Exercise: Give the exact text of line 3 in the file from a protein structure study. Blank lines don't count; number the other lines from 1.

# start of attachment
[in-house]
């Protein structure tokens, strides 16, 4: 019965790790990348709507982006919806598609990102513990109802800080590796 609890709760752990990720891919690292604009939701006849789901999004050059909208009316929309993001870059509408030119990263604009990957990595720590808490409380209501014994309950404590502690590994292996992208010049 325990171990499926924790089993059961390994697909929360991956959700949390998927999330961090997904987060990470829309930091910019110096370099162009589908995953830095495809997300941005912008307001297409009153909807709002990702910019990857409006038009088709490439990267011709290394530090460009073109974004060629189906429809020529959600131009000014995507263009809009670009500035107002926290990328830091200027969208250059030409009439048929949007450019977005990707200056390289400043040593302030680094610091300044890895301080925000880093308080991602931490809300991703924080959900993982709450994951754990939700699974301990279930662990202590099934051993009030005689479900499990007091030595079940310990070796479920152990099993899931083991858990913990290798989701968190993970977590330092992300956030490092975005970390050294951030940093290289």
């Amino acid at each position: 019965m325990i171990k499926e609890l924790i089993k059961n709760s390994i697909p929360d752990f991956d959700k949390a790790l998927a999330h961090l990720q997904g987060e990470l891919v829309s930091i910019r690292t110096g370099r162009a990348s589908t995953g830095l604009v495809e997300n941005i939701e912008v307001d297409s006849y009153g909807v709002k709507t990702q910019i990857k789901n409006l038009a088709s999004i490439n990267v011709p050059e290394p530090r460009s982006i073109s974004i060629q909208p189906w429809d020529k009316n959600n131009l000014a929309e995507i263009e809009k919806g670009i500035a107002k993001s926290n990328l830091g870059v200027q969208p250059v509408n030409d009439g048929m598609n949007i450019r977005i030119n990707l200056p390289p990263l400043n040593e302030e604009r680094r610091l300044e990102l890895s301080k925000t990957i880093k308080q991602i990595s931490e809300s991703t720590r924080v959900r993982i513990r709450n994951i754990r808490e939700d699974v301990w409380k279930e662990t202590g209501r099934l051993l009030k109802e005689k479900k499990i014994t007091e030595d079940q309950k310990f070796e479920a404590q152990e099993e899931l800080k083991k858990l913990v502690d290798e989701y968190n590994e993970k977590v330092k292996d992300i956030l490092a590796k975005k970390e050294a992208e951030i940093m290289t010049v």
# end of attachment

């Amino acid at each position: 019965m325990i171990k499926e609890l924790i089993k059961n709760s390994i697909p929360d752990f991956d959700k949390a790790l998927a999330h961090l990720q997904g987060e990470l891919v829309s930091i910019r690292t110096g370099r162009a990348s589908t995953g830095l604009v495809e997300n941005i939701e912008v307001d297409s006849y009153g909807v709002k709507t990702q910019i990857k789901n409006l038009a088709s999004i490439n990267v011709p050059e290394p530090r460009s982006i073109s974004i060629q909208p189906w429809d020529k009316n959600n131009l000014a929309e995507i263009e809009k919806g670009i500035a107002k993001s926290n990328l830091g870059v200027q969208p250059v509408n030409d009439g048929m598609n949007i450019r977005i030119n990707l200056p390289p990263l400043n040593e302030e604009r680094r610091l300044e990102l890895s301080k925000t990957i880093k308080q991602i990595s931490e809300s991703t720590r924080v959900r993982i513990r709450n994951i754990r808490e939700d699974v301990w409380k279930e662990t202590g209501r099934l051993l009030k109802e005689k479900k499990i014994t007091e030595d079940q309950k310990f070796e479920a404590q152990e099993e899931l800080k083991k858990l913990v502690d290798e989701y968190n590994e993970k977590v330092k292996d992300i956030l490092a590796k975005k970390e050294a992208e951030i940093m290289t010049v």